Compact Wheel Loaders vs. Skid Steer Loaders
Buying equipment is never an easy task, especially for contractors considering whether to purchase a skid steer loader (SSL) versus a compact wheel loader (CWL). There are many key considerations for making this decision; applications, lifecycles, ground considerations, performance, attachments, and many others. Here is a helpful guide to help alleviate those worries.
The most obvious considerations for a contractor before buying a SSL or CWL is to first know how the machine will be used, how often tasks will be performed, and how much time will be spent performing the tasks.
While the initial cost is higher for a CWL, one key advantage is the low cost of operation and increased productivity found in many applications. SSLs are more versatile, but CWLs excel at loading and moving material day in and day out. CWLs use a smaller engine to do similar work, which can result in fuel savings of up to 30 percent. SSLs not only feature a bigger engine, but also they are also hard on tires and can wear out the tires much faster than CWLs. Additionally, CWLs are built with stronger frames, more durable components and a higher lifecycle than a SSL. An owner may keep a typical SSL for four to six years, whereas a CWL often lasts eight to 10 years for an owner that uses their machine around 1,000 hours a year.
More attachments are available for SSLs, which are better adapted to operating attachments with higher hydraulic flow demands due to their higher horsepower (hp) engines, but this in turn requires higher fuel consumption. While CWLs operate clamping and positioning attachments with ease, attachments with extremely high flow requirements may not be ideal for use on a CWL depending on the application.
Contractors know what type of environment they work in each day. SSLs work well in tight applications because of the machine’s ability to counter rotate and maneuver around obstacles and feature lower cab height for working under obstacles. CWLs can also operate in unique applications and the design and configuration lend the machines to be an optimal choice when working in congested environments like industrial areas or in areas with vehicular traffic.
Ground conditions are another aspect when considering the two machines. SSLs are limited to hard ground and can damage sensitive surfaces if the operator isn’t careful. Their ground clearance is limited in comparison to the CWL and the shorter wheel base of the SSLs creates a rougher ride for the operator and the material being handled. CWLs reduce the change of damage to sensitive surfaces, whether they are hard (finished concrete, streets) or soft (turf, graded areas). This is accomplished with their articulated steering instead of skidding the tire across the surface like a SSL.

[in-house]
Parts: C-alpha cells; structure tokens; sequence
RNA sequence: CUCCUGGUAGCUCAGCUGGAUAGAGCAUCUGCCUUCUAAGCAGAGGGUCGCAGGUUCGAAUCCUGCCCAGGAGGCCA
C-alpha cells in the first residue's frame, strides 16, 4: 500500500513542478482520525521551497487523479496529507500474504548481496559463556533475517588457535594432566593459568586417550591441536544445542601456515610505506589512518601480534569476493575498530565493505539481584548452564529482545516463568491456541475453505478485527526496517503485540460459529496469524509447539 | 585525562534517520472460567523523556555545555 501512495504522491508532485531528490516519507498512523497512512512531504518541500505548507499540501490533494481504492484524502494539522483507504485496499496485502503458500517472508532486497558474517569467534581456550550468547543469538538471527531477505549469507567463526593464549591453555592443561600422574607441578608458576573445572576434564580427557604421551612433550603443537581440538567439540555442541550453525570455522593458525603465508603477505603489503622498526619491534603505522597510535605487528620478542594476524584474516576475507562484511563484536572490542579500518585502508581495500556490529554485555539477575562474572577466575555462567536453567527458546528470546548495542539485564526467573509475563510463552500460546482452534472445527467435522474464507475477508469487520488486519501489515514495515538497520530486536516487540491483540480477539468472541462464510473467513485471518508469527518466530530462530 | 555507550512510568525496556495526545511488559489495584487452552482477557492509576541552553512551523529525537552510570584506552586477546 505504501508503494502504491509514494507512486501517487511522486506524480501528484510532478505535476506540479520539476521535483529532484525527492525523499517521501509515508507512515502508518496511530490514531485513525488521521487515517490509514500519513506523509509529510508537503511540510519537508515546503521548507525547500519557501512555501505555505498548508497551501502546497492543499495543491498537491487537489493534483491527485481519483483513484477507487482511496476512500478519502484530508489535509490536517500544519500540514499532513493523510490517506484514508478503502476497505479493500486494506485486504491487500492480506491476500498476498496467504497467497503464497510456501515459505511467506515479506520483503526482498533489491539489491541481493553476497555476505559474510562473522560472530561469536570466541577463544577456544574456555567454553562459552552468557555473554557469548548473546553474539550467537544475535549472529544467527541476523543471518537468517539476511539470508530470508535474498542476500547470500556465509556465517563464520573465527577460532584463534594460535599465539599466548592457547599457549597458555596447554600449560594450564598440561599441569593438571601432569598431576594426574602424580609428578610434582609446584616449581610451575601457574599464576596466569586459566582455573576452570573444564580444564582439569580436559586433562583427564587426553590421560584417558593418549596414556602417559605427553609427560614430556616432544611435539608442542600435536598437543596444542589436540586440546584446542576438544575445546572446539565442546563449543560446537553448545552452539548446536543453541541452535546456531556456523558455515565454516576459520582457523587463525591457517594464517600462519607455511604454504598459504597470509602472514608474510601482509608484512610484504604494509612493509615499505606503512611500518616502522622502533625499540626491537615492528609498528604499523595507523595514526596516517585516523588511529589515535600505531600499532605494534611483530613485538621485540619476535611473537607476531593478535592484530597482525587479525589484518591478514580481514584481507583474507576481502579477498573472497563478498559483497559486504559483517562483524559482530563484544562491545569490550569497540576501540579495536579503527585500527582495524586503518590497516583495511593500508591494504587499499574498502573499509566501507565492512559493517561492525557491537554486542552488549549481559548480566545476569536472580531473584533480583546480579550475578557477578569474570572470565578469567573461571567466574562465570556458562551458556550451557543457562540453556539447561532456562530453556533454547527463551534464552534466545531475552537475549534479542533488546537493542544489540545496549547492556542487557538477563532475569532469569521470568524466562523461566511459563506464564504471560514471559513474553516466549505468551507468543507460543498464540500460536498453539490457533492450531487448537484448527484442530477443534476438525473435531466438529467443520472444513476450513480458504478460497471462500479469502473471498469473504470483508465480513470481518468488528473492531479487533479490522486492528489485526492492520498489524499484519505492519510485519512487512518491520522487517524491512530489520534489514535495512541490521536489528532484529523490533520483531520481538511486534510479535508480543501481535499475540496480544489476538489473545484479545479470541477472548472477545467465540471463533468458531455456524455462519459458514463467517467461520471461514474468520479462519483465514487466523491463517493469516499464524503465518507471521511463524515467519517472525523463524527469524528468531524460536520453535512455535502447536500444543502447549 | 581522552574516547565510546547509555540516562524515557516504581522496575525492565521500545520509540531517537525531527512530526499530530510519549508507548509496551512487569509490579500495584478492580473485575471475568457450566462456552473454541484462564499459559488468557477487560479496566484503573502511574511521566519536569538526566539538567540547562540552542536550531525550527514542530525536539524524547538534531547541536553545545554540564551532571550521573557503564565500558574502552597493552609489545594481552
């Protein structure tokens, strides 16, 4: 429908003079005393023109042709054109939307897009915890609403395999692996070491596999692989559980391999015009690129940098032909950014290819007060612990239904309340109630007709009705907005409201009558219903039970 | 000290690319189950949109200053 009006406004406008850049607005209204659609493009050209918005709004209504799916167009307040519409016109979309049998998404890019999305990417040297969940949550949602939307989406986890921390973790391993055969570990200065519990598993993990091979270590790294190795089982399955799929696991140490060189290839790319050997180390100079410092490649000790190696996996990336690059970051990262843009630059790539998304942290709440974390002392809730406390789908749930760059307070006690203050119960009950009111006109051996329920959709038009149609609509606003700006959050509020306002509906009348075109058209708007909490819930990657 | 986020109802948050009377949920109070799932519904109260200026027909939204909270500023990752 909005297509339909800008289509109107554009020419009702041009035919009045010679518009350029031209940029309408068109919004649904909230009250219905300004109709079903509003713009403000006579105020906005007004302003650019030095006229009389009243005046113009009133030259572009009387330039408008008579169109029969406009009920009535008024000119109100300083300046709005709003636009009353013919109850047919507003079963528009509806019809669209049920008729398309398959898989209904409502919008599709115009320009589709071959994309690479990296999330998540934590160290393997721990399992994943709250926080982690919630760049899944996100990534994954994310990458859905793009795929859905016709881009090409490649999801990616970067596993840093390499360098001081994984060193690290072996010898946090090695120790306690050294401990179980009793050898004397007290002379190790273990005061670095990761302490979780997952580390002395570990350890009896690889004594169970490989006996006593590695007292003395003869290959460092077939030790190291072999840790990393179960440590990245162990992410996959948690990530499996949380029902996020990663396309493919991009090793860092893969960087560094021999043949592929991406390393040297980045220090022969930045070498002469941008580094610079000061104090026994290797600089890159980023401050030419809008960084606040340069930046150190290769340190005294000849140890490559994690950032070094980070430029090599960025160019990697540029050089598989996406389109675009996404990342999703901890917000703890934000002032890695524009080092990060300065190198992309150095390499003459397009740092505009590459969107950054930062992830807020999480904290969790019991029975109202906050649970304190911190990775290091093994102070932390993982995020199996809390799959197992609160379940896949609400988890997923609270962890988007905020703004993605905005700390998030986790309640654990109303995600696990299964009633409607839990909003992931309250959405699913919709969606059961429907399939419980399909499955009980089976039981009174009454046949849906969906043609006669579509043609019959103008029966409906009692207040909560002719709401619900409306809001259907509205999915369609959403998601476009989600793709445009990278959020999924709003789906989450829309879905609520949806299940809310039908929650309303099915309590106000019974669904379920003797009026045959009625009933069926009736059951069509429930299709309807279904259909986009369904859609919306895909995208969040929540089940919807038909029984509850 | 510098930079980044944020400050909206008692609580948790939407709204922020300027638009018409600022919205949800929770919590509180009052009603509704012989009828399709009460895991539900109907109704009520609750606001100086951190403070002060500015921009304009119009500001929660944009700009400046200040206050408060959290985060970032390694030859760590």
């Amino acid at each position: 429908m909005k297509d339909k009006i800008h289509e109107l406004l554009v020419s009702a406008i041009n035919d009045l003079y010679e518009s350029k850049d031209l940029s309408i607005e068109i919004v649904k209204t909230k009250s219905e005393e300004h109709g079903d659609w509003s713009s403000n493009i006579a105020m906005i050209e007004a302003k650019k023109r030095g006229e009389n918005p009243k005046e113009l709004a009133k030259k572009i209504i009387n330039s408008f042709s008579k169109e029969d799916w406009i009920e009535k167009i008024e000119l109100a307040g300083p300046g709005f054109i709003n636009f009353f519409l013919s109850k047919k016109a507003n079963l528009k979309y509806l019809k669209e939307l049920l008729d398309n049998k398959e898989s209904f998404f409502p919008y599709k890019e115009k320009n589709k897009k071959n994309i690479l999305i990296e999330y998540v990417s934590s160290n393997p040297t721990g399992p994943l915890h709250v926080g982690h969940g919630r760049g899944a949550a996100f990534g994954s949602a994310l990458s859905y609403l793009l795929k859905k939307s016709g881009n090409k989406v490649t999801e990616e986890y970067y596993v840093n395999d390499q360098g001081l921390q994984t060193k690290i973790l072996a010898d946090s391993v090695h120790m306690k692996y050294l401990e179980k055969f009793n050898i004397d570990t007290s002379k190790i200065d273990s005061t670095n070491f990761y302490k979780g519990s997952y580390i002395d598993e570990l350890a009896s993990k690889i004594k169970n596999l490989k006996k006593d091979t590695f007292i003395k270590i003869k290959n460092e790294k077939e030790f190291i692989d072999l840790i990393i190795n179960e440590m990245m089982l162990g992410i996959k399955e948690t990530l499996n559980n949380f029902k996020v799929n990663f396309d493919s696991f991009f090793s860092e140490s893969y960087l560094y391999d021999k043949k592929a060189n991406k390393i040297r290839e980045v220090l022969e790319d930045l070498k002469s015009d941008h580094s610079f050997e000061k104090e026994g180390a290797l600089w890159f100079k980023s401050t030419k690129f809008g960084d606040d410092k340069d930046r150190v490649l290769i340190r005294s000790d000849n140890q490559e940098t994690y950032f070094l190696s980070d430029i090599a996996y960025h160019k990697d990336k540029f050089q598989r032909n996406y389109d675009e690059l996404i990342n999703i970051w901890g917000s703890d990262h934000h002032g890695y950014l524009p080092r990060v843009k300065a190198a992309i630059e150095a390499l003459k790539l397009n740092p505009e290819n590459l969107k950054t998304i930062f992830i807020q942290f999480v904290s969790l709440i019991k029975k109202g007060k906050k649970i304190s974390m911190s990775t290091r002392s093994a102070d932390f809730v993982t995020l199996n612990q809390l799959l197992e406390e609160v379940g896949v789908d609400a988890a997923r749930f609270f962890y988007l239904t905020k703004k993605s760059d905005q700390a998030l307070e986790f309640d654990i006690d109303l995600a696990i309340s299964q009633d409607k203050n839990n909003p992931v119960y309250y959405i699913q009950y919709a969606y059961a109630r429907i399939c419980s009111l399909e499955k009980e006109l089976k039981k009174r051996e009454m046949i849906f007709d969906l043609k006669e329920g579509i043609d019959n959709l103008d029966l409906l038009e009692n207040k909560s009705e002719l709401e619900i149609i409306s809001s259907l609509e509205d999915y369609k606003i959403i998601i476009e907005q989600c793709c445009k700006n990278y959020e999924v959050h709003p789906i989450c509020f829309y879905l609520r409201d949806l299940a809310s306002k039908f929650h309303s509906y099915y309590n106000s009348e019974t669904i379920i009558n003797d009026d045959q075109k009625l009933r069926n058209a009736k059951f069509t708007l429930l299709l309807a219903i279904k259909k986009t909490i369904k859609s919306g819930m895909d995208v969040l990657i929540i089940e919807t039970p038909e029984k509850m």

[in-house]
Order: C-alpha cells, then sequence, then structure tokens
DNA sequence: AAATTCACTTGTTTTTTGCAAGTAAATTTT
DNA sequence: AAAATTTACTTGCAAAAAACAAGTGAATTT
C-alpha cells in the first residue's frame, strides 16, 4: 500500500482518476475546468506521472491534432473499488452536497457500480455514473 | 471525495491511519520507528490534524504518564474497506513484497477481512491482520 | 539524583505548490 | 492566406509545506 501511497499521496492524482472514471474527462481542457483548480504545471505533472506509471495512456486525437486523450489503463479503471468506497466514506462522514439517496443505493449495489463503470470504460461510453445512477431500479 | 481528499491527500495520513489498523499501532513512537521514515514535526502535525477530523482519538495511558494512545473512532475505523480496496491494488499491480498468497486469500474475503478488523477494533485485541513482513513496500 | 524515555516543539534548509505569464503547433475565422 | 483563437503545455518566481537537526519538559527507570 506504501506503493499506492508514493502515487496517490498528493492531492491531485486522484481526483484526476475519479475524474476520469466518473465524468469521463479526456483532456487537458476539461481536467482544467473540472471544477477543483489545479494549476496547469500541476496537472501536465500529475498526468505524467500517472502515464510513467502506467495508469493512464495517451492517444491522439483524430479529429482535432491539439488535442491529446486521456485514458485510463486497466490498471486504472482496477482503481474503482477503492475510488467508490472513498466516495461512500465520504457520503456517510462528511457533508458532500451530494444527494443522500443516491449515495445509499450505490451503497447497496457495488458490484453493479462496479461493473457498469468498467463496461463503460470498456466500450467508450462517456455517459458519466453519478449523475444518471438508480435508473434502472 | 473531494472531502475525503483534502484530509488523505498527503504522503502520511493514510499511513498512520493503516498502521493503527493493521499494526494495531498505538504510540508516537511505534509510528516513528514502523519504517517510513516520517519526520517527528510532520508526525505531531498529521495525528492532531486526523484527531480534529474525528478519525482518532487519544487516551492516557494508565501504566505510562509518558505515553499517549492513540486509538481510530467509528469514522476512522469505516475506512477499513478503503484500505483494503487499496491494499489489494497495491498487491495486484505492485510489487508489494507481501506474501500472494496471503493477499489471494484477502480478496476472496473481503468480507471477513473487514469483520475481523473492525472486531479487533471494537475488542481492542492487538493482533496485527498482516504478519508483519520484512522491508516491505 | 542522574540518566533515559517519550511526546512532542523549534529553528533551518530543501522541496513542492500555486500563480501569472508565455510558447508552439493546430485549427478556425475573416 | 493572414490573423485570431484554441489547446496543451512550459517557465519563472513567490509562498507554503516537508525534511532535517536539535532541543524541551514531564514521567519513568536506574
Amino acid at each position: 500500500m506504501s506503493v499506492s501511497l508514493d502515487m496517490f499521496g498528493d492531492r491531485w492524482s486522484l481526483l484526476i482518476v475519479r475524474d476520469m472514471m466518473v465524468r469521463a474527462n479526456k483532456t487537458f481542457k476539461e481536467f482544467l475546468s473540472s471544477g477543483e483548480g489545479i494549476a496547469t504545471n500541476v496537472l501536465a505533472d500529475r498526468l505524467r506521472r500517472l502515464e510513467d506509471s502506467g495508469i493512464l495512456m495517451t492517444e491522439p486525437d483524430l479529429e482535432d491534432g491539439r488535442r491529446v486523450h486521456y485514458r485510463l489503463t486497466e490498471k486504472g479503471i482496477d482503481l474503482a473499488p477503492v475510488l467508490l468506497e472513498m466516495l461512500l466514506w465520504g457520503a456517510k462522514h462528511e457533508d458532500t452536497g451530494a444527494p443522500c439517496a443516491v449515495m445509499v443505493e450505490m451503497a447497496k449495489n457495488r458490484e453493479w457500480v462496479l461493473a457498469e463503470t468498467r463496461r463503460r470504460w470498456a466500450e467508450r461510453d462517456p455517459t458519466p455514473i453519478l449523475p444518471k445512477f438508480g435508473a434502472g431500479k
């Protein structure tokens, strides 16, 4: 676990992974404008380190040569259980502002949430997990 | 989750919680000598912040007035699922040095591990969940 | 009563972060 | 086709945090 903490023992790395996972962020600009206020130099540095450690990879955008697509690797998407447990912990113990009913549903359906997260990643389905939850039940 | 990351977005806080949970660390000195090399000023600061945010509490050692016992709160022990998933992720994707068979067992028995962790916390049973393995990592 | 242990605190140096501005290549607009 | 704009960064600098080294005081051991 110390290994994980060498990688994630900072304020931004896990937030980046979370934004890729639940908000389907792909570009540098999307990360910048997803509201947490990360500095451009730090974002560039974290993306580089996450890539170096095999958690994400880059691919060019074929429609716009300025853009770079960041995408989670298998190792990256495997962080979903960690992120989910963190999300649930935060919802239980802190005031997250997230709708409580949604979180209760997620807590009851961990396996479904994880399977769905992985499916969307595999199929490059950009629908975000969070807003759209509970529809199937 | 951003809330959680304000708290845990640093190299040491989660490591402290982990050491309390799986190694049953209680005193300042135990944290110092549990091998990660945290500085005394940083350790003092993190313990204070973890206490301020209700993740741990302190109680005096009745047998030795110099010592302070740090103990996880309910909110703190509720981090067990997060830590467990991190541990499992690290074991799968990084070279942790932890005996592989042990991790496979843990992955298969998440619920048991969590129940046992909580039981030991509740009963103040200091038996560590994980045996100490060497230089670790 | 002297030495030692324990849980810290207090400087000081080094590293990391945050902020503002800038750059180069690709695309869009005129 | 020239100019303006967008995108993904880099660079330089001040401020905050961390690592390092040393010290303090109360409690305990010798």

Transportation is much easier with a SSL for trailering – CWLs are longer and may be heavier depending on the configuration. However, one distinct advantage to the CWL is higher transport speed, allowing the operator to drive quicker to each site.
Another major factor is how much the contractor loads material throughout the day. If their task is primarily loading day to day, the CWL is the best bet from a productivity and cost per hour/cost per material moved standpoint. CWLs are better adapted for continuous use on a repetitive task.
To reiterate, the benefits of using a SSL are lower initial cost, higher horsepower, higher hydraulic horsepower, more attachment versatility, ease of transportation and they are more widely available. The benefits of using a CWL are visibility, productivity, reduced fuel consumption, longer tire life, lower cost of operation, and higher travel speeds.
Before making a buying decision between the two, a contractor should make sure to consider all the variables. Combining these considerations into the decision-making, allows the contractor to properly select the right unit for the job.